Wednesday, September 30, 2015

National Parks Conservation Association n v. U.S. EPA

<> National Parks Conservation Association n v. U.S. EPA - 9/29/15. In the U.S. Court of Appeals, Third Circuit, Case No. 14-3147. Environmental groups petitioned EPA's approval of Pennsylvania's SIP regarding atmospheric visibility in national parks and wilderness areas after the state concluded that the costs associated with the controls outweighed the limited visibility improvements they would produce. 
     The Appeals Court granted the petition in part and deny it in part, and remand the matter to the EPA for further consideration. The Panel said, "In the end, the EPA has identified a host of problems with Pennsylvania's BART analysis. What it has not done, however, is provide a sufficient explanation as to why it overlooked these problems and approved Pennsylvania's SIP."

Sierra Club v. United States Army Corps

<> Sierra Club v. United States Army Corps - 9/29/15. In the U.S. Court of Appeals, D.C. Circuit, Case No. 14-5205. The Panel said the central question in this appeal is the scope of environmental review the National Environmental Policy Act (NEPA) required before a particular oil pipeline was built -- specifically the Flanagan South oil pipeline pumps crude oil across 593 miles of American heartland from Illinois to Oklahoma and owned by Enbridge Pipelines (FSP), LLC, (Enbridge).
     On appeal, of the district court denial of preliminary injunctive relief, Sierra Club principally contends that the district court erred by failing to require the agencies to analyze and invite public comment on the environmental impact of the whole pipeline under NEPA, including the lengthy portions crossing private land and not otherwise subject to federal approvals.
     The Appeals Court ruled, "We hold that the federal government was not required to conduct NEPA analysis of the entirety of the Flanagan South pipeline, including portions not subject to federal control or permitting. . . agencies were not obligated also to analyze the impact of the construction and operation of the entire pipeline. . . the district court did not abuse its discretion in denying Sierra Club's motion to supplement and amend its complaint, because the proposed new allegations would not have affected the dispositive legal analysis."

Thursday, September 24, 2015

Peoples Gas Light and Coke Com v. Beazer East Inc.

<> Peoples Gas Light and Coke Com v. Beazer East Inc. - 9/21/15. In the U.S. Court of Appeals, Seventh Circuit, Case No. 14-3634. Peoples Gas Light and Coke Company brought suit against Beazer East, Inc. to recover costs incurred by Peoples in conducting environmental investigation and removal activities at a property, partially owned by Peoples, known as the Crawford Station site.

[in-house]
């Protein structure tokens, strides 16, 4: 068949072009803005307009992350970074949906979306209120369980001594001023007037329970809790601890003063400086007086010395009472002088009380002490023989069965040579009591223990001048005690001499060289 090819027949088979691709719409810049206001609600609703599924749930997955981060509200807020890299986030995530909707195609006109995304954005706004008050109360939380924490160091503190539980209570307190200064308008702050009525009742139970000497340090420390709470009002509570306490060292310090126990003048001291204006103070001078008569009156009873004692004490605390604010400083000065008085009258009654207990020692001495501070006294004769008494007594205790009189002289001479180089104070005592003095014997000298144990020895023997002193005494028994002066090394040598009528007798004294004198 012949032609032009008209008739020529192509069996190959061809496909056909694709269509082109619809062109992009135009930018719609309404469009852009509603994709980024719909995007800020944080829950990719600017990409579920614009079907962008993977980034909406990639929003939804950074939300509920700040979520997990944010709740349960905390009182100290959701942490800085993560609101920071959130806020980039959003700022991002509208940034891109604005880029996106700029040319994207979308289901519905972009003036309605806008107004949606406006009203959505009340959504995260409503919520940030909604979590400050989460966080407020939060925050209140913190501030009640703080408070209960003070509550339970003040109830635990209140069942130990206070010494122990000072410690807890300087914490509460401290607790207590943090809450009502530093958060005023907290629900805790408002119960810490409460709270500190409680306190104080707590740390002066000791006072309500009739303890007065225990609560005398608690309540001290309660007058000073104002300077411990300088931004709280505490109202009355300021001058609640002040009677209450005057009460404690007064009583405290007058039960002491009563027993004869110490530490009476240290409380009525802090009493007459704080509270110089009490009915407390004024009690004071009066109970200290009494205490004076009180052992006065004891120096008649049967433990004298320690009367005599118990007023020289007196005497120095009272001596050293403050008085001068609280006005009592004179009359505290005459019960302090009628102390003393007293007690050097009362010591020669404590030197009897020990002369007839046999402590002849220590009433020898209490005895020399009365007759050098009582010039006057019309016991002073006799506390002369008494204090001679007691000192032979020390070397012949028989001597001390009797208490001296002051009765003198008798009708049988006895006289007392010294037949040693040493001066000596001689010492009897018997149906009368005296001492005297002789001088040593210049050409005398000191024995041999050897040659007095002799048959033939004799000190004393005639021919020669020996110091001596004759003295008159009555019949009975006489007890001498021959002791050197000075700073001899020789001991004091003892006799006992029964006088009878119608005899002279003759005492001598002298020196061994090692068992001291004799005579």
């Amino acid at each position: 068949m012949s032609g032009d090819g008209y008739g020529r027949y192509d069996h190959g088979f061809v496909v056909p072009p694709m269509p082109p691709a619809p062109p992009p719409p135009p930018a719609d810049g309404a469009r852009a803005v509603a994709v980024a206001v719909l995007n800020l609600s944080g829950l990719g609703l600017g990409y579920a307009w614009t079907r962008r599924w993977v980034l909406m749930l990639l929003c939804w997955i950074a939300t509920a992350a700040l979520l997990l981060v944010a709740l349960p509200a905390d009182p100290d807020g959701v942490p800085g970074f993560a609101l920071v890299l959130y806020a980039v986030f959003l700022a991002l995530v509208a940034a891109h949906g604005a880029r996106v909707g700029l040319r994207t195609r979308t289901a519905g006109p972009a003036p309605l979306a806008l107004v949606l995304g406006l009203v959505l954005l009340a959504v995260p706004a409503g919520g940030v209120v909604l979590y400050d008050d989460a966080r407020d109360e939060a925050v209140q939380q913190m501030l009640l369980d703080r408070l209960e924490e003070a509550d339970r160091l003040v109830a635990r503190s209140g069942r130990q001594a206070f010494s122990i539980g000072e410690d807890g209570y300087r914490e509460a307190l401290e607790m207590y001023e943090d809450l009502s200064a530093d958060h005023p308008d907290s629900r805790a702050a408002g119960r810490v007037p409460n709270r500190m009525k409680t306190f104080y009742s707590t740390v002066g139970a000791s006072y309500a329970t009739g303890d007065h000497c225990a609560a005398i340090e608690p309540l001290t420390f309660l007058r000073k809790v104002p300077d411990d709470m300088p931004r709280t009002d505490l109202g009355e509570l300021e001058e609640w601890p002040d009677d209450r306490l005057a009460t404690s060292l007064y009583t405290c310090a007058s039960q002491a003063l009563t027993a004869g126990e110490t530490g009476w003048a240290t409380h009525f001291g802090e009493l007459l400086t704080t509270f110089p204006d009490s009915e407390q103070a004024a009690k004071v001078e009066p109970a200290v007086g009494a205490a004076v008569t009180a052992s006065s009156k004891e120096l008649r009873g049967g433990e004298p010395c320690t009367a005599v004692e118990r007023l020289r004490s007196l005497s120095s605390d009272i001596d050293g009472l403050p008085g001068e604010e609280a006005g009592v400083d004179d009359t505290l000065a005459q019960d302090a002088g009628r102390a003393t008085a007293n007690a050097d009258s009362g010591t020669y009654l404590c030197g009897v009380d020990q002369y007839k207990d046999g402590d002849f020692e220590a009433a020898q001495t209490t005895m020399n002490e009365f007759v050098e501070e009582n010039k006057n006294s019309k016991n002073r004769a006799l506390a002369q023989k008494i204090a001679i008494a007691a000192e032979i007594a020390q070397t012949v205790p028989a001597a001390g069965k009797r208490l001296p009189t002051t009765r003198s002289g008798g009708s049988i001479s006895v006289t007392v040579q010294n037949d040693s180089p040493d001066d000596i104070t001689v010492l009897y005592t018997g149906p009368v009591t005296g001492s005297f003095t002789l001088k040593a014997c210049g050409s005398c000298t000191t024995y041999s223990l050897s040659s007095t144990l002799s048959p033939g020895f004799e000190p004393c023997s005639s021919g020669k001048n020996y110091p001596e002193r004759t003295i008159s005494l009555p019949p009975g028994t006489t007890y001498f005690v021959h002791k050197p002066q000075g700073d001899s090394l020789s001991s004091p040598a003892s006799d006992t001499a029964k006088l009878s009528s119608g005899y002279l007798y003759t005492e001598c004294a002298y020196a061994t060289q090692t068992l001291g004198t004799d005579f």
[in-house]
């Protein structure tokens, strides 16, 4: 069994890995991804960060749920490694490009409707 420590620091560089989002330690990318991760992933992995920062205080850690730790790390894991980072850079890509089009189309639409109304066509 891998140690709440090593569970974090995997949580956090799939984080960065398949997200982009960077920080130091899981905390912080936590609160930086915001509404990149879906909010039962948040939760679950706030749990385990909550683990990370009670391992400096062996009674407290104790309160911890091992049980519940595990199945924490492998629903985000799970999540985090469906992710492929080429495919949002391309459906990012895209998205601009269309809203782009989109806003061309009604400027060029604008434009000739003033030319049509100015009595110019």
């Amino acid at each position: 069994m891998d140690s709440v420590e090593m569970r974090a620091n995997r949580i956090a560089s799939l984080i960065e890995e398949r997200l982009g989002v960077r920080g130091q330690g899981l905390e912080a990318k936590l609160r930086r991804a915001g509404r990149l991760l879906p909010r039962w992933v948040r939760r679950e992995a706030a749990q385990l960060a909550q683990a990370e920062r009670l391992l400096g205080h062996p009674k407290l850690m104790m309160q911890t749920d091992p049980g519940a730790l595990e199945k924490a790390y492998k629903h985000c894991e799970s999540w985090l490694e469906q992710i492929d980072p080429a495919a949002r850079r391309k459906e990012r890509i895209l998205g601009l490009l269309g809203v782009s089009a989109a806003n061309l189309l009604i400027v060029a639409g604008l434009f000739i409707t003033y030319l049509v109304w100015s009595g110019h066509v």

On appeal, Peoples contests the district court's dismissal of Count II (contribution under CERCLA) of its complaint. The Appeals Court affirmed the dismissal of Peoples' claims against Beazer for contribution under CERCLA.

Monday, September 21, 2015

Center for Biological Diversity v. U.S. Fish & Wildlife Service

<> Center for Biological Diversity v. U.S. Fish & Wildlife Service - 9/16/15. In the U.S. Court of Appeals, Ninth Circuit, Case No. 12-17530. The panel affirmed the district court's summary judgment in favor of the U.S. Fish and Wildlife Service and intervenors Southern Nevada Water Authority and Coyote Springs Investment, LLC in an action brought by the Center for Biological Diversity challenging the Fish and Wildlife Service's Biological Opinion which determined that the execution of a Memorandum of Agreement, concerning a groundwater pump test in Nevada, would not jeopardize the Moapa dace, an endangered species.

Wednesday, September 16, 2015

Bruce Smith v. ConocoPhillips Pipe Line Co.

<> Bruce Smith  v.  ConocoPhillips Pipe Line Co. - 9/15/15. In the U.S. Court of Appeals, Eighth Circuit, Case No. 14-2191. In this class action alleging defendant had created a nuisance by contaminating drinking well water within a 1.1 mile radius of its contaminated site. The Appeals Court said the district court erred in certifying the class of homeowner plaintiffs; in light of contemporary consensus by persuasive authority on the meaning of common law nuisance in the context of environmental contamination. The Panel concludes that the putative class fear of contamination spreading from the pipeline leak site to harm their property is not a sufficient injury to support a claim for common law nuisance in the absence of proof.